Unit sales of print books fell 3.6% last week compared to 2020, and the pattern was a familiar one—higher fiction sales offset by declines in nonfiction. According to NPD BookScan, sales in the adult and young adult segments both rose by 16% (juvenile fiction fell 0.7%), but adult nonfiction and juvenile fiction both had low double-digit declines compared to the week ended September 19, 2020.
Last year, Bob Woodward’s Rage sold nearly 345,000 copies in its first week on sale, while Blackout by Candace Owens sold more than 70,000 copies. (Woodward’s newest Trump-related book Peril, written with Robert Costa, was released this past Tuesday; its sales will appear next week). A number of new nonfiction titles published last week had respectable sales, but not at the same level as last year. Joshua Weissman: An Unapologetic Cookbook by Joshua Weissman was #1 on the category list, selling more than 58,000 copies. Heather Heying’s A Hunter-Gatherer’s Guide to the 21st Century sold over 17,000 copies, putting it in third place on the category bestseller list.
Juvenile nonfiction sales dropped 12.1% as interest in educational titles that can be used at home continued to cool. School Zone Big Preschool Workbook was #1 last year at this time, selling more than 16,000 copies, while My First Learn to Write Workbook by Crystal Radke was #2, selling nearly 11,000 copies. Those two titles topped the category bestseller list last week, but each sold about 9,000 copies each.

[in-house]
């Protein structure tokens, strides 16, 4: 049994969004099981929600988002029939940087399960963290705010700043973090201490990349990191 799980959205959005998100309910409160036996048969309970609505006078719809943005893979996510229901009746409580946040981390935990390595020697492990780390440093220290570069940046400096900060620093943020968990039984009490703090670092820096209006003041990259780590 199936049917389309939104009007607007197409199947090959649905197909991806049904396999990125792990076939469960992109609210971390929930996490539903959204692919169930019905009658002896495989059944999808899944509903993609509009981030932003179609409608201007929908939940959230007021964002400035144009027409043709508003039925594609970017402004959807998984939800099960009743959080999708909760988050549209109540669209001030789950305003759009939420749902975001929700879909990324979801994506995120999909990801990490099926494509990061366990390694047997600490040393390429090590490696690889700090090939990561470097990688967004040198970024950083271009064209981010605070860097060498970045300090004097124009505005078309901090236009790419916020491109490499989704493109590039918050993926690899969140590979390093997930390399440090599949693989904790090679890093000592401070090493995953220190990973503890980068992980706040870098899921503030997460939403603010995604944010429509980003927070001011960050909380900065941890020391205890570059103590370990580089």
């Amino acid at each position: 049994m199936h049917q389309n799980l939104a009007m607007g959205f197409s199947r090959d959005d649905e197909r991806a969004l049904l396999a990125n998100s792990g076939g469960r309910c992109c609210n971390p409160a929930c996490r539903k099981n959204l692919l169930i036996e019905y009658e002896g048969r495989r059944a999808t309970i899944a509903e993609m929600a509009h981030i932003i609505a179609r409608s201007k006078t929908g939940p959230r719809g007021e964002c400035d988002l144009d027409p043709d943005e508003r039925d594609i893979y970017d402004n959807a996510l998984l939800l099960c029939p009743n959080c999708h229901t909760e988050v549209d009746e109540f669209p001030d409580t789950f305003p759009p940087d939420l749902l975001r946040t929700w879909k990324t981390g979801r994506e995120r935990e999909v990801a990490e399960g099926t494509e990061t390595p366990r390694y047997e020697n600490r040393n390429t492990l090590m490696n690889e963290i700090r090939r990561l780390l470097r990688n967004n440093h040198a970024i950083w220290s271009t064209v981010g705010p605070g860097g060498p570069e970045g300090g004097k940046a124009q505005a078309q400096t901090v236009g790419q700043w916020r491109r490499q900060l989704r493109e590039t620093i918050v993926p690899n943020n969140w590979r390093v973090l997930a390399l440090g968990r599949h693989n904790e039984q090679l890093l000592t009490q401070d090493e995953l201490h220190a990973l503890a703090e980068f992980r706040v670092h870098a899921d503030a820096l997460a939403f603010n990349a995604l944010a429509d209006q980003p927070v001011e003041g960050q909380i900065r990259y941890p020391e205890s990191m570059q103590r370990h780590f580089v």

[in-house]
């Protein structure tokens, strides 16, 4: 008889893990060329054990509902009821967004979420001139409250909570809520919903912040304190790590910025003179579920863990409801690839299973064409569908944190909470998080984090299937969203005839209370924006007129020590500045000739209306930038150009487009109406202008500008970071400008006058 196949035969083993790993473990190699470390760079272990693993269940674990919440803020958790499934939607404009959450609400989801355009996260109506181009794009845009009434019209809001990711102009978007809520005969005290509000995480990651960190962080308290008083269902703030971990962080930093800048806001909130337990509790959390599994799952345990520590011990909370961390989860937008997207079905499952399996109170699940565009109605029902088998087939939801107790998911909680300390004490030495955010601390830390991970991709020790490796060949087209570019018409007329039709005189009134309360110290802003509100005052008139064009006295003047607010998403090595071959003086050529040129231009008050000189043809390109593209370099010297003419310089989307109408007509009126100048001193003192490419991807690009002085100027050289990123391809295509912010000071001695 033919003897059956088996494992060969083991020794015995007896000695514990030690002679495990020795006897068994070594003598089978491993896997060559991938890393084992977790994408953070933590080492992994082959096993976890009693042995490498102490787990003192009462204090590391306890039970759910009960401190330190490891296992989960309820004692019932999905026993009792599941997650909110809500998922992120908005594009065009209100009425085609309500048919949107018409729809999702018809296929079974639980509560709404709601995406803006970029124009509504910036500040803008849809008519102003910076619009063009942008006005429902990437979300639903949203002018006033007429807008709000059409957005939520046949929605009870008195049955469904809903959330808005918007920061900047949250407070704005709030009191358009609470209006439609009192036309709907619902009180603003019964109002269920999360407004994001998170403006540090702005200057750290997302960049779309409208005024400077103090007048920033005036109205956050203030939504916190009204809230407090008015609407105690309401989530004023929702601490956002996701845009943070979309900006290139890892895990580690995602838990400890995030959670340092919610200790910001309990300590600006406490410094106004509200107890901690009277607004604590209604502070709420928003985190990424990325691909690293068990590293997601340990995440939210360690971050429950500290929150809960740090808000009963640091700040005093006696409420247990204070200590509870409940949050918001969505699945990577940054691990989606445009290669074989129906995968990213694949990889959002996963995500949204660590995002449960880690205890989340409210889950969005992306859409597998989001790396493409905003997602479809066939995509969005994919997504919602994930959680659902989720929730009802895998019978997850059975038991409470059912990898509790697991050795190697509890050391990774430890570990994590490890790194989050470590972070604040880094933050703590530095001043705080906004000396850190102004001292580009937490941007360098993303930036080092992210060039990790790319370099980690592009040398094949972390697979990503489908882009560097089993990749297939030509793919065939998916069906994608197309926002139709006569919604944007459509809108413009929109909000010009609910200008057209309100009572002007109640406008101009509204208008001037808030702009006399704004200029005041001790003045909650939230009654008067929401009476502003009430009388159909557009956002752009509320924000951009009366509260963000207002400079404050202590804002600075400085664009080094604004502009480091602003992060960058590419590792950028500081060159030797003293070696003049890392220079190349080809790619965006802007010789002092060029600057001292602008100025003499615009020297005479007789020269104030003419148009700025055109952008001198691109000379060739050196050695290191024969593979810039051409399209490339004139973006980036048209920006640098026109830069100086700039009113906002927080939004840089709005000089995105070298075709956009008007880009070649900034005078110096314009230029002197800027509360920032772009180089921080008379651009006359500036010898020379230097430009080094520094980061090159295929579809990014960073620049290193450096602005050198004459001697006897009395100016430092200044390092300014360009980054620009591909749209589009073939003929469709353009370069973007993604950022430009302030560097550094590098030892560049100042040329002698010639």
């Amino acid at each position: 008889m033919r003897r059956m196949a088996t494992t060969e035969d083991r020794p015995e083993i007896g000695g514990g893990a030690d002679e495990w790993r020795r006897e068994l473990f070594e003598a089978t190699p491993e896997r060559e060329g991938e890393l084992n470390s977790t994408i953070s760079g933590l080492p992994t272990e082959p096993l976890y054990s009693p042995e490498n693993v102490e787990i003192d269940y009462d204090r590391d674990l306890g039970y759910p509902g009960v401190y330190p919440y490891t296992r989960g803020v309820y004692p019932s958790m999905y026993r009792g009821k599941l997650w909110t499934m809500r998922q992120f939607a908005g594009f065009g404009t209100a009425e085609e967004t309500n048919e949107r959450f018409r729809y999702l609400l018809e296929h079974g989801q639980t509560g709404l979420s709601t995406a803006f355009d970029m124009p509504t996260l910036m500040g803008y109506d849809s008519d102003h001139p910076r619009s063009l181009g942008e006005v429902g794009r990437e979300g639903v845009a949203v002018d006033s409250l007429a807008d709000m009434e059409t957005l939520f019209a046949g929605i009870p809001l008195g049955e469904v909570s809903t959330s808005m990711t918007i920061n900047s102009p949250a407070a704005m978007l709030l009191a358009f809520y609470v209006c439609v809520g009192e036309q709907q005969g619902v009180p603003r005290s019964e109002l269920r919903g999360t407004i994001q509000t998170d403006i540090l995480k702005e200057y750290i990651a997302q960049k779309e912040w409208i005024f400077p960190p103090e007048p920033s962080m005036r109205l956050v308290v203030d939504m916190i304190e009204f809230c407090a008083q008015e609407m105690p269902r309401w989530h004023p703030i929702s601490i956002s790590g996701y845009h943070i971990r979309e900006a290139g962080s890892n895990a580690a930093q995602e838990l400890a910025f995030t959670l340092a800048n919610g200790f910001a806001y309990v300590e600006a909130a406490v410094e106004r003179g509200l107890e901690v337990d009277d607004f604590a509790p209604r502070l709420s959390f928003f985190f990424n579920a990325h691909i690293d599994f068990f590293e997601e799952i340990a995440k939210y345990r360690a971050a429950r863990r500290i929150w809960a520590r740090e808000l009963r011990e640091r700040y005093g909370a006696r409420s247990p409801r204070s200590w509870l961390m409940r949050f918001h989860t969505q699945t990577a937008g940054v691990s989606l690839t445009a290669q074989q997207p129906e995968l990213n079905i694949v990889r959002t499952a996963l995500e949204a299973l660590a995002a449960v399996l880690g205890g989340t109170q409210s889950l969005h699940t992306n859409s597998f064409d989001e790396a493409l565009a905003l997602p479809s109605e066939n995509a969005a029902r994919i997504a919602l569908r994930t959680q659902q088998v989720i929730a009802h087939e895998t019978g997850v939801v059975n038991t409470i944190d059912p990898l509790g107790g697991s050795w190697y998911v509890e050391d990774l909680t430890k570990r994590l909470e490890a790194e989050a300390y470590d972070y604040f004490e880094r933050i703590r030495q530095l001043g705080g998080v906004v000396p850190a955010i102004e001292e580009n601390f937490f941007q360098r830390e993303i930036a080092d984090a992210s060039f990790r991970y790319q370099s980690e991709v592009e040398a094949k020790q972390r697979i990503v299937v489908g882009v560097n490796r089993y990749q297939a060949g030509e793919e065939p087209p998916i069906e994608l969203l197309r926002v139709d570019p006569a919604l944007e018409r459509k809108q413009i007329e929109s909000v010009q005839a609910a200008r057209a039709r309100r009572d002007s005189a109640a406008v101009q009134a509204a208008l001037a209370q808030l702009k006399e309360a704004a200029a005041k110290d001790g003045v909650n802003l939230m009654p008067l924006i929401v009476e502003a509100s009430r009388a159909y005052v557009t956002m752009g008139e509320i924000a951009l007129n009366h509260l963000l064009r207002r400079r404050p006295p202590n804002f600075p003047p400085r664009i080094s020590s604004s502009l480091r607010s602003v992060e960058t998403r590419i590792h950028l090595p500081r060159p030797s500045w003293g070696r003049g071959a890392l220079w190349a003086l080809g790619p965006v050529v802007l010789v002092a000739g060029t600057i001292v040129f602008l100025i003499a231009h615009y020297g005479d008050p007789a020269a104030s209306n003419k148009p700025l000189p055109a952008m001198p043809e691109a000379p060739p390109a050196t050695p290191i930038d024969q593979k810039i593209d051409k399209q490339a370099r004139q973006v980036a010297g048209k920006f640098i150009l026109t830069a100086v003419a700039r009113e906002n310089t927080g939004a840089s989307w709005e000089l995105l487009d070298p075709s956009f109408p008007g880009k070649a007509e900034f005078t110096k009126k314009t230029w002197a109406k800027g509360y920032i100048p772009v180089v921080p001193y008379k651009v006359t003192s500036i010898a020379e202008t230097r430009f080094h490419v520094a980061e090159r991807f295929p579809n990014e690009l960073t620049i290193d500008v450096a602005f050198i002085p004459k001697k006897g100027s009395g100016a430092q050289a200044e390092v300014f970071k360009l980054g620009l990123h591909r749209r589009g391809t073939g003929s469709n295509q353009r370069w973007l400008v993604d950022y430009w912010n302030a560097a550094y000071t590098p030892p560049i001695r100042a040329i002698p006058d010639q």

Adult fiction sales jumped 16.6% over last year, driven by the release of three new titles. Apples Never Fall by Liane Moriarty was #1, selling more than 47,000 copies, followed by Harlem Shuffle by Colson Whitehead and Enemy at the Gates—the latest in the Mitch Rapp series created by Vince Flynn and now written by Kyle Mills—which sold 29,000 and 28,000 copies, respectively.
Young adult sales increased 16.8%, with backlist sales leading the gain. They Both Die at the End by Adam Silvera was #1, selling more than 11,000 copies, while Hocus Pocus and the All-New Sequel by A.W. Jantha followed, selling about 9,000 copies.
The small decline in juvenile fiction came despite decent debuts by two new titles. Sesame Street: Boo! Guess Who, Elmo by Matt Mitter sold about 17,000 copies, and The Last Kids on Earth and the Doomsday Race by Max Brallier sold just over 14,000 copies.